Beach Talks 3 - Mic Check: Protesting, Protesting, One, Two, Three…

August 25, 2012

The “human microphone” is the latest armament in the political protest arsenal. While known primarily as an information delivery system, one which involves a conductor and a partisan audience (where amplification equipment is forbidden), it is also deployed as a critical response mechanism designed to interrupt/inform speakers and audiences who have electronic amplification at their disposal — a dual function that alludes to definitions of ideology as both a belief system and that which masks conditions perpetuated by belief systems.


My interest in the “human microphone” is concerned less with its ability to alternately deliver and block information than the sensations it evokes in those on either side of its electronic equivalent, a sensation that many have described as “creepy.” The question I am interested in is why a system this effective should unsettle those it helps to empower? To assist us (in what I hope will be more a seminar-style discussion than a lecture) I will include several historical examples, such as the “Greek Chorus” in Sophocles’s Antigone (c. 441 BC), Carl Orff’s Antigonae (1949), Pete Seeger’s version of “We Shall Overcome”, and the use of unison sonic structures in trance and techno music.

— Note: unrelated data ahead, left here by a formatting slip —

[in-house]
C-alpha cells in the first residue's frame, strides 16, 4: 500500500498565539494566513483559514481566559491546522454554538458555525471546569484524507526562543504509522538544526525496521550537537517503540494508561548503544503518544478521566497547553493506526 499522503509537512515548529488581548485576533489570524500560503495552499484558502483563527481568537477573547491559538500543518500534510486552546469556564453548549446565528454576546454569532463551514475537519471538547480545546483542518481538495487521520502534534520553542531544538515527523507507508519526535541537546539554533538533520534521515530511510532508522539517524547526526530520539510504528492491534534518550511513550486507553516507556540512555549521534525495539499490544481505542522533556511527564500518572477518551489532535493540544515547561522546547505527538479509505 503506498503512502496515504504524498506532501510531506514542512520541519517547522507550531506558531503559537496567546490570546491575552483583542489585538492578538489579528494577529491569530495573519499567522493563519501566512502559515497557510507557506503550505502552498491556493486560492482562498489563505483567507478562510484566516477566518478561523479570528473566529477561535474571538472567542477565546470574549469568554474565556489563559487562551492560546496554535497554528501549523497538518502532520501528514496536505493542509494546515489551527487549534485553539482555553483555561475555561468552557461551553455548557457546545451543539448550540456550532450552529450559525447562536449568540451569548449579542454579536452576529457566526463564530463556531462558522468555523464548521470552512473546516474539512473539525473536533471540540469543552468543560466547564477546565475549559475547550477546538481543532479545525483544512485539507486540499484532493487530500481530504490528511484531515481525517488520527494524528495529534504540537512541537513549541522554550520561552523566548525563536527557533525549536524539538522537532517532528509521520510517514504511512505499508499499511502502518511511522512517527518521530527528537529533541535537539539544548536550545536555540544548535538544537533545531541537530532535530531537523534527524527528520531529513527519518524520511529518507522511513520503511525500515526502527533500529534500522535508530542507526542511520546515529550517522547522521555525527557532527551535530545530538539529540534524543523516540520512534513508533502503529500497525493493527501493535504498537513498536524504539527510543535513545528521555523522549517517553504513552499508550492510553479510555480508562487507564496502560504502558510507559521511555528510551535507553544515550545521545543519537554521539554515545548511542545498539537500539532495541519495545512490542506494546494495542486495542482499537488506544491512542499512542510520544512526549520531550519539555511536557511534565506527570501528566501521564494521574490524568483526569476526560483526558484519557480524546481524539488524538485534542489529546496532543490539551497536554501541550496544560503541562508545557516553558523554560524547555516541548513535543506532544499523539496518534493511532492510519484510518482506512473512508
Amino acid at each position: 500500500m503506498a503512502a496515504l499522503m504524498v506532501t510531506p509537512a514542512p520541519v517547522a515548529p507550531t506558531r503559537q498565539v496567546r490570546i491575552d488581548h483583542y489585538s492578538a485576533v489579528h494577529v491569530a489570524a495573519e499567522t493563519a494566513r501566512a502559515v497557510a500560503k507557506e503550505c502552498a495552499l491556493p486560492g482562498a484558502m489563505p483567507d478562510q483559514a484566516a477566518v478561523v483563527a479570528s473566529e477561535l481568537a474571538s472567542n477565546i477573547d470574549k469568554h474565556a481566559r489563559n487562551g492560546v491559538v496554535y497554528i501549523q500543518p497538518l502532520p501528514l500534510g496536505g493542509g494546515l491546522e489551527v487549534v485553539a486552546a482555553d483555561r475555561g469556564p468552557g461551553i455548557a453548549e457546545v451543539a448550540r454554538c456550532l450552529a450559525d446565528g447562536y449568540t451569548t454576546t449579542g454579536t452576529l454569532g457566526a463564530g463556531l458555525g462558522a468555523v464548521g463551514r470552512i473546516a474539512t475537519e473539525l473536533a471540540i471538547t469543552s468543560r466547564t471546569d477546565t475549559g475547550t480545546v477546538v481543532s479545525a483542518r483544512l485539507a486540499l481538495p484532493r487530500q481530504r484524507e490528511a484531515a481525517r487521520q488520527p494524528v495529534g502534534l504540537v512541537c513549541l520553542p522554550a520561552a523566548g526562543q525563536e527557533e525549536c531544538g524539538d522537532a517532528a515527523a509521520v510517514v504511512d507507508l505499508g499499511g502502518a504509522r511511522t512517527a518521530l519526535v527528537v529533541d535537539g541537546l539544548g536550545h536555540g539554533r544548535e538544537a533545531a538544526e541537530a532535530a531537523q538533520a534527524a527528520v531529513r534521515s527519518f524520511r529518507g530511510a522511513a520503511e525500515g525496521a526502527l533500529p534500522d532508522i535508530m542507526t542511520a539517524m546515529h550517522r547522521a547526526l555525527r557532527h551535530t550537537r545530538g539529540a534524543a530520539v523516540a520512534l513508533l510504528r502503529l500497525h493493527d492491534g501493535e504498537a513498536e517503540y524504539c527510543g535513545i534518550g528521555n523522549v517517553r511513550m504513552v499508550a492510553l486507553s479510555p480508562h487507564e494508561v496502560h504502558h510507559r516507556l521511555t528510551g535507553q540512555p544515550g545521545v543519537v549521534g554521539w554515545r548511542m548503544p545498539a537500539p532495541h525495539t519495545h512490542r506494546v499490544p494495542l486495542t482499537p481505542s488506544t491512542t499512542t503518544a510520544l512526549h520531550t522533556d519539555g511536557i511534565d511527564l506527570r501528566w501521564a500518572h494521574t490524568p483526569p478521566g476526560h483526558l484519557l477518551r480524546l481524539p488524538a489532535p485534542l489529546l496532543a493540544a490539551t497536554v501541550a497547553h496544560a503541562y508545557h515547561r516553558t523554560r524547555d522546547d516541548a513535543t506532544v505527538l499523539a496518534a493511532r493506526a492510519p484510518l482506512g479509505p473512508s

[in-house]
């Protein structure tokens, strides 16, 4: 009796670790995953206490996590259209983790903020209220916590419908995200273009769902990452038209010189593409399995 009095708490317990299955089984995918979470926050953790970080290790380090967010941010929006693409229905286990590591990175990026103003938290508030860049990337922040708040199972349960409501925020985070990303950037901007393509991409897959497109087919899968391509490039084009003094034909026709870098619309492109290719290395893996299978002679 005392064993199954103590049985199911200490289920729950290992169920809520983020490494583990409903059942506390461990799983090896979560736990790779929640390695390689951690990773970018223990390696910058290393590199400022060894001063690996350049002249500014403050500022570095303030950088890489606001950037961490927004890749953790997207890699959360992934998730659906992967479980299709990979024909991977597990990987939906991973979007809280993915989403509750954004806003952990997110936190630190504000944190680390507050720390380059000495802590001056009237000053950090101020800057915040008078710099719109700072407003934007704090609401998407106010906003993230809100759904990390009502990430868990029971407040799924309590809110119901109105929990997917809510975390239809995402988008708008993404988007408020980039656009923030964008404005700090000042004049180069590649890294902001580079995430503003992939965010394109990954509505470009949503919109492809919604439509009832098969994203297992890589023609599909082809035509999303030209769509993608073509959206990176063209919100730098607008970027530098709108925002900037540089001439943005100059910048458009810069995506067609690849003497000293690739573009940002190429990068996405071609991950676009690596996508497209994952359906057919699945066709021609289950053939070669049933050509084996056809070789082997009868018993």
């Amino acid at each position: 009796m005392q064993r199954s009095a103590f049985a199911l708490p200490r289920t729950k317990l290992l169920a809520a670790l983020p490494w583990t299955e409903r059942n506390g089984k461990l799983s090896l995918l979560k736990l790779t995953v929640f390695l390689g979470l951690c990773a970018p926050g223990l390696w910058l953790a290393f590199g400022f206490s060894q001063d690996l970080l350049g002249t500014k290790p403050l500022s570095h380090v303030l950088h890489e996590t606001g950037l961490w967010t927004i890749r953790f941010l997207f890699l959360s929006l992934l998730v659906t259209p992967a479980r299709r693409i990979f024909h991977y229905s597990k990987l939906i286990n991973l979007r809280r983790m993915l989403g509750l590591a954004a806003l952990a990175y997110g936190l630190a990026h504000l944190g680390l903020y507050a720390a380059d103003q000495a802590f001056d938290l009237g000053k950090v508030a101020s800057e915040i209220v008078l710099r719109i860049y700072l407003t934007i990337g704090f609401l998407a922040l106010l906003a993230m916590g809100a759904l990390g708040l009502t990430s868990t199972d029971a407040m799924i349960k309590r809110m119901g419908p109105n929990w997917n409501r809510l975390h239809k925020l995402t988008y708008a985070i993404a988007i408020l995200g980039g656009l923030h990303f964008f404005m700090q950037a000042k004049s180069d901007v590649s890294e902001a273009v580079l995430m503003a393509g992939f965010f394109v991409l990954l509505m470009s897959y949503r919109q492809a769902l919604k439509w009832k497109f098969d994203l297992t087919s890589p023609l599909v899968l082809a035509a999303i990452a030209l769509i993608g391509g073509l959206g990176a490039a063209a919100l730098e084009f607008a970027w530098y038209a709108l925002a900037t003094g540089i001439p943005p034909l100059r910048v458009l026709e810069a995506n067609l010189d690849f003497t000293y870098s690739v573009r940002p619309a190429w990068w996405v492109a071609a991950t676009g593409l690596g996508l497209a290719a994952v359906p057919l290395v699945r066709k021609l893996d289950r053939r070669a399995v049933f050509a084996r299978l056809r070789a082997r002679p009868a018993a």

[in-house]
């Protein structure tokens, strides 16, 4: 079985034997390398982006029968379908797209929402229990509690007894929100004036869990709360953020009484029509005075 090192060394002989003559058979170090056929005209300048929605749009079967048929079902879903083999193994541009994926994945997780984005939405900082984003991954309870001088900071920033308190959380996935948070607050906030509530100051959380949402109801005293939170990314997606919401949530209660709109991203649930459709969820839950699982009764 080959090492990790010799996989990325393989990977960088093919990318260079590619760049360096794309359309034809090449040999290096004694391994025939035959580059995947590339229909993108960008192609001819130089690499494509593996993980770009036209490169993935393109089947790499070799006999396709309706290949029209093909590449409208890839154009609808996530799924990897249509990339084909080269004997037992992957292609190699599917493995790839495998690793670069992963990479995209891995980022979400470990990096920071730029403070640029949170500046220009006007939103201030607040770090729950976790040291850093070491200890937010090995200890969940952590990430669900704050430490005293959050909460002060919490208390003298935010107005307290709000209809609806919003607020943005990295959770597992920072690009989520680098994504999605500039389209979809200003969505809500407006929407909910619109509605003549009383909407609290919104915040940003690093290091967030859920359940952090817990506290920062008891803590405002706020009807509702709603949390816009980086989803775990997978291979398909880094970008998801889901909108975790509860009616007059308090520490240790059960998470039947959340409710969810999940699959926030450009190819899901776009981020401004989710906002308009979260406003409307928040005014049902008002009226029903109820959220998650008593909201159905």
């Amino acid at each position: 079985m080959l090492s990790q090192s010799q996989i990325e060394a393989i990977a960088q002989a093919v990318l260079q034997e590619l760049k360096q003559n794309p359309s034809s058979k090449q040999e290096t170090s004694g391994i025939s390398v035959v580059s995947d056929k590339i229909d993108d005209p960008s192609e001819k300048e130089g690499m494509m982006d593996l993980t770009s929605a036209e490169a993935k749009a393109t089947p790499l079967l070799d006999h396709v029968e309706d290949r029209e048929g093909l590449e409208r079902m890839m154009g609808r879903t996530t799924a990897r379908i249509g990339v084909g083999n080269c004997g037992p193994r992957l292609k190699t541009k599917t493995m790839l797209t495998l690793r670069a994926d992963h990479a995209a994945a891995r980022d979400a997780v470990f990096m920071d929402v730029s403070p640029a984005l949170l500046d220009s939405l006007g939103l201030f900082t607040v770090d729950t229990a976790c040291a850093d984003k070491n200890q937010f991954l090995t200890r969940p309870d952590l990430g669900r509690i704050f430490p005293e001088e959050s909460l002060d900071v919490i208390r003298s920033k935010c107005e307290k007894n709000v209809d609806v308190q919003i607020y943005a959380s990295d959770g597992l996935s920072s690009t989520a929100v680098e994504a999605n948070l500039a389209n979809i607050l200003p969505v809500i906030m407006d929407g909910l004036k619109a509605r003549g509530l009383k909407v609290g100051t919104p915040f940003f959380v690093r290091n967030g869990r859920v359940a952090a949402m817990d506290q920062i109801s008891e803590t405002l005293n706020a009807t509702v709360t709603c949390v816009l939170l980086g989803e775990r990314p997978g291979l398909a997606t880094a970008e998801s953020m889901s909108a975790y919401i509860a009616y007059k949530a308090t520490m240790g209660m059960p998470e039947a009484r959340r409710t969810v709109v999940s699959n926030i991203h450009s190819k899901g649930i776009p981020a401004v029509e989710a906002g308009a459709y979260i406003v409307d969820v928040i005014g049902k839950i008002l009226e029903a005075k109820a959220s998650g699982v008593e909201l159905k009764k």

– Michael Turner

Zizek using HM at Occupy Wall Street

Gov. Scott Walker mic checked

Greek Chorus

Carl Orff’s Antigone

Pete Seeger

trance riff

Participant Bios

Michael Turner is a Vancouver-based writer of fiction, criticism and song. His books include Hard Core Logo, The Pornographer’s Poem and 8×10, and his reviews have appeared in magazines such as _Art on Paper, Art Papers, Canadian Art and Modern Painters. He has also written numerous essays on local/historical interdisciplinary practices of the 1960s and 70s, in addition to contemporary artists such as Julia Feyrer, Brian Jungen and Ken Lum. Earlier this year he co-curated (with Scott Watson) Letters: Michael Morris and Concrete Poetry at the Morris and Helen Belkin UBC Art Gallery.